Cordon Bleu Cookery Course, 1970
I've always had a thing about late summer. It's fun to try and pin-point the exact time summer changes into autumn. Often, it's around September 10th or so; marked by a whiff of bonfire smoke, a sudden chill in the air, or the blustery gales of the September equinox. Mind you, here in London, it feels like autumn started in June, and I'm writing this looking out onto a grey, damp and slightly foggy street.
It's also the last chance saloon for summer food, or at least, food with summery pretensions. Here's my recipe for a delicious Tomato Ice. If you think that it reeks of 1970's dinner party food, you would be utterly correct, as I've based it on a recipe from No. 69 of the Cordon Blue Cookery Course, published by Purnell as a part-work in 1970; but with the addition of grated horseradish which I think would work well with it, and the hot flavour of horseradish can be an excellent combination with the intense, sweet taste of the tomato. It's a pretty dish, and I like the colour of the tomato ice. Canadian, apparently.
You tip two tins of plum tomatoes into a pan, and then add two teaspoons of salt, a generous pinch of white pepper, four tablespoons of golden caster sugar, the zest and juice of two lemons, and a generous helping of freshly grated horseradish, and stir until the mixture comes to the boiling point, pushing the tomato pulp against the side of the pan with a wooden spoon to help it break down. Add three sprigs of fresh mint, cover the pan and allow to simmer for five to ten minutes. Rub the contents of the pan through a sieve, making sure that you extract all the juices. Add a few drops of Tabasco to taste. You should now be looking at a bowl full of a lovely red-coloured, very thin juice.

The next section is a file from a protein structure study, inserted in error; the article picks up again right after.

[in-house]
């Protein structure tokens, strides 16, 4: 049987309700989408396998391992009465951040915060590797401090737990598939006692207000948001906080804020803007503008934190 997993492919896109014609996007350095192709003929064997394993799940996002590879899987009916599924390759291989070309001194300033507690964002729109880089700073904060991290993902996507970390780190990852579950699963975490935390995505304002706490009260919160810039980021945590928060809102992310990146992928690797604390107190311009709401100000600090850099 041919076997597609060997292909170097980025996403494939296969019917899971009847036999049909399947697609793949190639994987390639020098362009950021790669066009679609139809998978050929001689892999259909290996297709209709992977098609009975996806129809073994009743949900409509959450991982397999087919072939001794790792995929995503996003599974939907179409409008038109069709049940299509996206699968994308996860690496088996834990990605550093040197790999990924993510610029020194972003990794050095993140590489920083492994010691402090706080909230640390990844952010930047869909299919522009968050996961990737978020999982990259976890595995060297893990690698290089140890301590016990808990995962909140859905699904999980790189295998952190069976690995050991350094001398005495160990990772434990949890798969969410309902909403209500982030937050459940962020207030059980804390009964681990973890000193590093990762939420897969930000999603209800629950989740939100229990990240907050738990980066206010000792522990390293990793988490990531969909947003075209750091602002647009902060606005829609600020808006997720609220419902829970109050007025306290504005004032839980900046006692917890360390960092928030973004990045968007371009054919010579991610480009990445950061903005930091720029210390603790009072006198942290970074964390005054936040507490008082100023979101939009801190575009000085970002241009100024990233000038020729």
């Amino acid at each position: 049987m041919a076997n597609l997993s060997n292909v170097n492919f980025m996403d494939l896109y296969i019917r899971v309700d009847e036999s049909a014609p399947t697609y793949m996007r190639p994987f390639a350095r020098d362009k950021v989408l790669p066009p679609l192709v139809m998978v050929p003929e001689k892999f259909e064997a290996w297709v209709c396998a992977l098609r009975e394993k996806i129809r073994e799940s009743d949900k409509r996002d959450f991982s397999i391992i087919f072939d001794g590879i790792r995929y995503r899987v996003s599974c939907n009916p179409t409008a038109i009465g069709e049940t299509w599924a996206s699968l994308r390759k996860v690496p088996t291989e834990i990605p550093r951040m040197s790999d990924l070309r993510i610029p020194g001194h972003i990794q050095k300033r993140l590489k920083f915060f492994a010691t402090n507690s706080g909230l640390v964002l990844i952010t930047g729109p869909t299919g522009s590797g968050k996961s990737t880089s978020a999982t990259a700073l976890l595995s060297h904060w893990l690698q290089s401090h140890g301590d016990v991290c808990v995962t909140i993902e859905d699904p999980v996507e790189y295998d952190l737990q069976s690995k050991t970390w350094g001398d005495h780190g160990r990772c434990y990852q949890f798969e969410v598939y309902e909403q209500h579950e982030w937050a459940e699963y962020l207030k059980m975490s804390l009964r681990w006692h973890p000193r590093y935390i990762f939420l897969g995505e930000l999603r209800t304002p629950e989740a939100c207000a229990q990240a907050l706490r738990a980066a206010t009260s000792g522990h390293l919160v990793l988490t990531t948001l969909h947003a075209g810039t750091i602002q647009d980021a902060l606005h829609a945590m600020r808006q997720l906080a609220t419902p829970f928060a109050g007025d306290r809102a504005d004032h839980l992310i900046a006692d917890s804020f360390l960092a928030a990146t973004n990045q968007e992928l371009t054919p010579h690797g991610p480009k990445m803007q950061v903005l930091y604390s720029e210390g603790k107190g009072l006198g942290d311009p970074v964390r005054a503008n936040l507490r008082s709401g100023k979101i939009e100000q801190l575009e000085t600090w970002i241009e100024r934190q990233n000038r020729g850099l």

Chill this mixture in a deep freeze, and mash it up with a fork just before it starts to set. Return to the deep freeze, and repeat the process, and again, until you have formed a smooth ice in the sorbet manner. You could, of course, acheive the same effect in an ice-cream machine.
To serve, cut an avocado in half (I like the hass variety with the knobbly green skin; slightly nutty in taste), rub the exposed flesh with lemon juice (to stop it turning brown) and fill the cavity with a generous scoop of the Tomato Ice. To make the avocado stand upright on the plate, turn over the half, and slice off a thin wedge, so that it makes a base.
The important thing to remember is to flavour the tomato ice reasonably well, as the freezing process can often kill off the stronger tastes. Some out there might garnish it with mint, but I'm currently bored of garnishes, and think simplicity is often the best way forward. I like the idea of updating these classic, unfashionable recipes to more modern tastes; simplifying them if necessary, and presenting them cleanly, discarding those outrageous garnishes of yesteryear. That, at least, is the goal.
By the way, a tip: when you're grating a fresh horseradish root, make sure you grate it across the grain (rather than downwards). We keep a horseradish root in the deep freeze, and find that it keeps for ages; providing us with "fresh" horseradish whenever the mood takes us.